• Smart Objectives
    Writing in the classroom:
    Nurses work in numerous settings and roles during their career, so a baccalaureate education includes the types of writing that they may need in the workplace. During nursing school, students write to complete a number of assignments such as papers, journal writings, nursing care plans, letters to legislators, posters, and evidence-based projects. Beyond nursing school, writing is important in all settings of nursing. In clinical nursing, nurses document patient care in the health care record. Nurses also write reports and documents in committee work such as health care policies and procedures. Clinical nurses write book chapters, books, and journal articles for publication. Written communication is one way that information about the practice of nursing is disseminated with others. Nurses in management write reports, proposals, reference letters, human resource reports, and staff performance appraisals. Since nurses work in a variety of areas in society, it is important they develop various writing skills. Advanced nursing roles required solid writing skills for success that are cultivated over time. Nurses who continue their education in graduate school will need a solid foundation in writing skills, as graduate nursing education is heavy in scholarly writing. Those who practice in nursing education will be required to acquire graduate degrees in nursing and lead others in scholarly writing. Learning how to write in the discipline of nursing involves lifelong learning. It takes time and commitment to develop effective writing skills.
    Tips for writing in the classroom:
    An introduction that introduces the topic and previews the main points of the writing is included in quality nursing writing. The introduction should capture the reader’s attention with an interesting aspect, such as a quote or statistic. A statistic is one technique that can signal the importance of the topic for the reader. At the end of the introductory paragraph, a thesis statement should be included. At the end of the paper, double-check the introduction with the paper to make sure the main points in the introduction match the main points in the paper. The last section in the writing should be a summary or conclusion. The writer should review the main points of the paper without presenting any new information. This is the last chance to make a lasting impact on the reader. After completing the conclusion, the writer should check that the main points of the paper are reviewed and whether the reader will be left with a strong impression of the key ideas or not. Other aspects of writing in nursing include correct grammar, spelling, and organized paragraphs. The use of grammar and spelling checks can be a great check of writing. Word processors, such as the Word program have the ability to custom set the grammar checks at a higher level. There are videos at that demonstrate how to do this, so that learners can custom set their word processor. This is a helpful strategy, as the computer program will coach the writer for development related to writing. Nurses sometimes struggle with satisfactory paragraphs because clinical patient documentation does not use paragraph format. Writers can use a recipe to help write paragraphs. In scholarly, academic nursing papers, a fully developed paragraph is a minimum of five sentences. The “PIE” method is one easy way to write developed paragraphs (Roger Williams University, 2016). “P” is for point, which means to start the paragraph by identifying the main point of the paragraph. In other words, it is important to write a topic sentence of the overall topic and point. “I” is for illustrate, meaning that one should illustrate the point with evidence, such as a research study description, or specific examples. Be sure to cite any sources using APA format. This part of the paragraph may be 3 or more sentences in length. Next is “E” which stands for explain. You should explain to the reader how the evidence or examples support the point of the paragraph. You should always end the paragraph with a summary sentence that points out the “so what” of the paragraph. By using correct grammar, spelling, and organized paragraphs, the nursing writer can communicate the essence in writing!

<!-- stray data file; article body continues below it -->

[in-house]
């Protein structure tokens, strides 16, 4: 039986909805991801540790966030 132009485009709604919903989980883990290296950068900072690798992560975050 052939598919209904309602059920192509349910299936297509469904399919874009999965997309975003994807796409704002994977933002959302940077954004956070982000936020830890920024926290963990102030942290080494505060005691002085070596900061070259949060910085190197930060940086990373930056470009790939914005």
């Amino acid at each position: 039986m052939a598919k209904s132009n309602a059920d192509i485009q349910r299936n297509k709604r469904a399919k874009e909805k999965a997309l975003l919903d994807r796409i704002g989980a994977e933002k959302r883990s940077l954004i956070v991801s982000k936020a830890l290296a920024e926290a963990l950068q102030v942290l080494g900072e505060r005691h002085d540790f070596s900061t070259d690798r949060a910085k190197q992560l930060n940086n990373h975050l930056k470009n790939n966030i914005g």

Writing Resources for Nursing Students:
    There are a great deal of very helpful resources for nursing students to use that can help learners develop their writing! Some valuable sources are shared here:
  • APA Format Lesson (Leibold, 2015):
  • A Guide to Scholarly Writing in Nursing (Hallas & Feldman, 2006) at